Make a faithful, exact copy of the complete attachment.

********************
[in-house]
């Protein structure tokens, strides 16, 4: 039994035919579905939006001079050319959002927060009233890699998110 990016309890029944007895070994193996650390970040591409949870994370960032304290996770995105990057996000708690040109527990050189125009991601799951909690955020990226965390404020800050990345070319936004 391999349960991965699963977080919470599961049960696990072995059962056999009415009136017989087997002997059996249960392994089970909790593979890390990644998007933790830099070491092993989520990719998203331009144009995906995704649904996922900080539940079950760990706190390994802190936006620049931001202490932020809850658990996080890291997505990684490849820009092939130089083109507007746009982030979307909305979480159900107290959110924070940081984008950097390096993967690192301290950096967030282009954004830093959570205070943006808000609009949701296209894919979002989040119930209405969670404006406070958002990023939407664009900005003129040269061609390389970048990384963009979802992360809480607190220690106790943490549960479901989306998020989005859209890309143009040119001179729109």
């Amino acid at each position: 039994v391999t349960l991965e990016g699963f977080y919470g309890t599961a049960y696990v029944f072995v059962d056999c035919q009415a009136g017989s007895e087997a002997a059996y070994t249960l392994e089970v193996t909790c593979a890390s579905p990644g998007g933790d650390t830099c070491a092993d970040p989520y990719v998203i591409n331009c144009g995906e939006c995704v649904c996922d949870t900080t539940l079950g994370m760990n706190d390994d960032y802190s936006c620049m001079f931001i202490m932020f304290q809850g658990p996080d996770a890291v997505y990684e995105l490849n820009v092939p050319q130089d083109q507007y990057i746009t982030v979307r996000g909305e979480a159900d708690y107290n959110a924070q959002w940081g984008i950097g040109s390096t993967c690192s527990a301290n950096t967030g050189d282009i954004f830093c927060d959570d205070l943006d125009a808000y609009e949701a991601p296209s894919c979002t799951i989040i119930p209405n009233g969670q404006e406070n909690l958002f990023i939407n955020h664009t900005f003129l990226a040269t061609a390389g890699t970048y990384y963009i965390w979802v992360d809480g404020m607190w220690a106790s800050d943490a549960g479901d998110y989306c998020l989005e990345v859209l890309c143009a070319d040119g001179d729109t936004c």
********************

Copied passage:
[in-house]
């Protein structure tokens, strides 16, 4: 039994035919579905939006001079050319959002927060009233890699998110 990016309890029944007895070994193996650390970040591409949870994370960032304290996770995105990057996000708690040109527990050189125009991601799951909690955020990226965390404020800050990345070319936004 391999349960991965699963977080919470599961049960696990072995059962056999009415009136017989087997002997059996249960392994089970909790593979890390990644998007933790830099070491092993989520990719998203331009144009995906995704649904996922900080539940079950760990706190390994802190936006620049931001202490932020809850658990996080890291997505990684490849820009092939130089083109507007746009982030979307909305979480159900107290959110924070940081984008950097390096993967690192301290950096967030282009954004830093959570205070943006808000609009949701296209894919979002989040119930209405969670404006406070958002990023939407664009900005003129040269061609390389970048990384963009979802992360809480607190220690106790943490549960479901989306998020989005859209890309143009040119001179729109």
């Amino acid at each position: 039994v391999t349960l991965e990016g699963f977080y919470g309890t599961a049960y696990v029944f072995v059962d056999c035919q009415a009136g017989s007895e087997a002997a059996y070994t249960l392994e089970v193996t909790c593979a890390s579905p990644g998007g933790d650390t830099c070491a092993d970040p989520y990719v998203i591409n331009c144009g995906e939006c995704v649904c996922d949870t900080t539940l079950g994370m760990n706190d390994d960032y802190s936006c620049m001079f931001i202490m932020f304290q809850g658990p996080d996770a890291v997505y990684e995105l490849n820009v092939p050319q130089d083109q507007y990057i746009t982030v979307r996000g909305e979480a159900d708690y107290n959110a924070q959002w940081g984008i950097g040109s390096t993967c690192s527990a301290n950096t967030g050189d282009i954004f830093c927060d959570d205070l943006d125009a808000y609009e949701a991601p296209s894919c979002t799951i989040i119930p209405n009233g969670q404006e406070n909690l958002f990023i939407n955020h664009t900005f003129l990226a040269t061609a390389g890699t970048y990384y963009i965390w979802v992360d809480g404020m607190w220690a106790s800050d943490a549960g479901d998110y989306c998020l989005e990345v859209l890309c143009a070319d040119g001179d729109t936004c």